Italy is famous for its cuisine, nature and of course architecture, ranging from Ancient Roman ruins to modern marvels. With its religious roots as old as the dawn of modern civilisation, it’s no wonder that some of Italy’s most remarkable sites to visit are cathedrals, with their rich history and outward magnificence.
Many of Italy’s cathedrals (almost all of which are Roman Catholic) were built during the medieval period, but were renovated in later centuries. Indeed the oldest cathedral in Rome may look like a baroque palace now, but actually has its origins in Late Antiquity.
Here we explore 10 of the most significant Italian cathedrals.
1. Florence Cathedral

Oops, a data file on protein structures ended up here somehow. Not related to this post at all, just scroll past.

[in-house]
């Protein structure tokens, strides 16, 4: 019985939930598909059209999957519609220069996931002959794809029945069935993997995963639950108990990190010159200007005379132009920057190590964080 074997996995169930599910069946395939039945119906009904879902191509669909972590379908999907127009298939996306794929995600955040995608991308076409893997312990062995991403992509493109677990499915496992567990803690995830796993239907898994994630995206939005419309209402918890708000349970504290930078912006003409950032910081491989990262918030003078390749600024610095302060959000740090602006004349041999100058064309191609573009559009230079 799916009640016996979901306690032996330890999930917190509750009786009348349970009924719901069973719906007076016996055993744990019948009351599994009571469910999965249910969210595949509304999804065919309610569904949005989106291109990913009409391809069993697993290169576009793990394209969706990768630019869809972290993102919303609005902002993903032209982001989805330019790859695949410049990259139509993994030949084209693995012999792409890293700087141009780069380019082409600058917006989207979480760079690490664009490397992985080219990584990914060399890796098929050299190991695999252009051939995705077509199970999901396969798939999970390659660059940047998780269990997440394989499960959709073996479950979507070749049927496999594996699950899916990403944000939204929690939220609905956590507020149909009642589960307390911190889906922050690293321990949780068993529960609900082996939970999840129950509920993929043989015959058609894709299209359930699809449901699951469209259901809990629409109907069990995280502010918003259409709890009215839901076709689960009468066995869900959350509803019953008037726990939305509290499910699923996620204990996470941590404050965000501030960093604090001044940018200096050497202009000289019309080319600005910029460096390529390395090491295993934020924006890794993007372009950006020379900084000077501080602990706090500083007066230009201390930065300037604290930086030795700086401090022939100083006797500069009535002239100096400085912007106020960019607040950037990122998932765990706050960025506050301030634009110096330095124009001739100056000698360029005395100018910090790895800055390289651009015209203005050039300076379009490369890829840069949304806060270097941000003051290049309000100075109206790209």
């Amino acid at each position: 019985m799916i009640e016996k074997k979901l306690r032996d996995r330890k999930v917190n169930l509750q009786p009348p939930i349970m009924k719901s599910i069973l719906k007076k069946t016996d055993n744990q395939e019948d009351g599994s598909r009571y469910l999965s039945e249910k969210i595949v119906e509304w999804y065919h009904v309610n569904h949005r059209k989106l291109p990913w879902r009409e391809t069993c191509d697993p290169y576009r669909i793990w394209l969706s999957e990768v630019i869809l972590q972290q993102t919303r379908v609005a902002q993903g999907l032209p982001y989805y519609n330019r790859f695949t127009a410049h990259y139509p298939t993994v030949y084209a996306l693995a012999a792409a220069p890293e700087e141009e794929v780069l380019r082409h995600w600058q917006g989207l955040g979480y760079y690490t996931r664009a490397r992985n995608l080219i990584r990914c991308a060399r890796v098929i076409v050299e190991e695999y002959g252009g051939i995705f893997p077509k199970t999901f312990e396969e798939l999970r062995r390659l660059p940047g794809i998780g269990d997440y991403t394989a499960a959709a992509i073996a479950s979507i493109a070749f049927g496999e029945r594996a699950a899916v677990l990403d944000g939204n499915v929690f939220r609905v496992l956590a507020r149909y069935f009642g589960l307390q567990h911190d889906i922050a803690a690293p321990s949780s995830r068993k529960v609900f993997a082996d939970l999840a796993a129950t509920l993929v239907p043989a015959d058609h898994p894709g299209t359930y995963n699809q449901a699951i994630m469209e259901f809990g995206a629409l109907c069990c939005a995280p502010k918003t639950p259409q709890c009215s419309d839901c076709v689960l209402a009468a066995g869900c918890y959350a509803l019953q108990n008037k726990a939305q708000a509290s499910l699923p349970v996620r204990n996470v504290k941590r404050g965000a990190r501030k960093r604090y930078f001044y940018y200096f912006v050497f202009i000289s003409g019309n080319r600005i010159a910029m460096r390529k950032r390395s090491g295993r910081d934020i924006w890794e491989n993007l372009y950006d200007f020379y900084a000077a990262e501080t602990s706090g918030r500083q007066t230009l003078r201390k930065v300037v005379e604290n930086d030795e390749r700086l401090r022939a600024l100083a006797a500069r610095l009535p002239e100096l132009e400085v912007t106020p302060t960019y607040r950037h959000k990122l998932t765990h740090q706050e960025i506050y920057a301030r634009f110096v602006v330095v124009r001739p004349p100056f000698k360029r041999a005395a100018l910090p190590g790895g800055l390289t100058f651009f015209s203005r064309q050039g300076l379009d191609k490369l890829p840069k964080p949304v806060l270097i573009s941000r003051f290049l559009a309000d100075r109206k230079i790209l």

Florence Cathedral (Santa Maria del Fiore), often called the ‘Duomo’, is an iconic site in Italy, built from September 1296 and consecrated by Pope Eugenius IV on 25 March 1436.
From its lavish use of marble to its status as the fourth largest church in Europe, Florence Cathedral was always intended to be vast and impressive. In fact, its initial designer, Arnolfo di Cambio wanted it to be the world’s largest church of the Roman Catholic faith, and funded by the incredibly wealthy and influential Medici family, this was not far out of reach.
2. Naples Cathedral
The magnificent Naples Cathedral, translated as Duomo di Napoli, was initially commissioned by King Charles I of Anjou in 1294 and took almost 30 years to complete.
Whilst originally a 13th to 14th century church, earthquakes and other factors have meant that Naples Cathedral has undergone a series of renovations and rebuilding projects. This is demonstrated by the fact that its façade dates to the 19th century.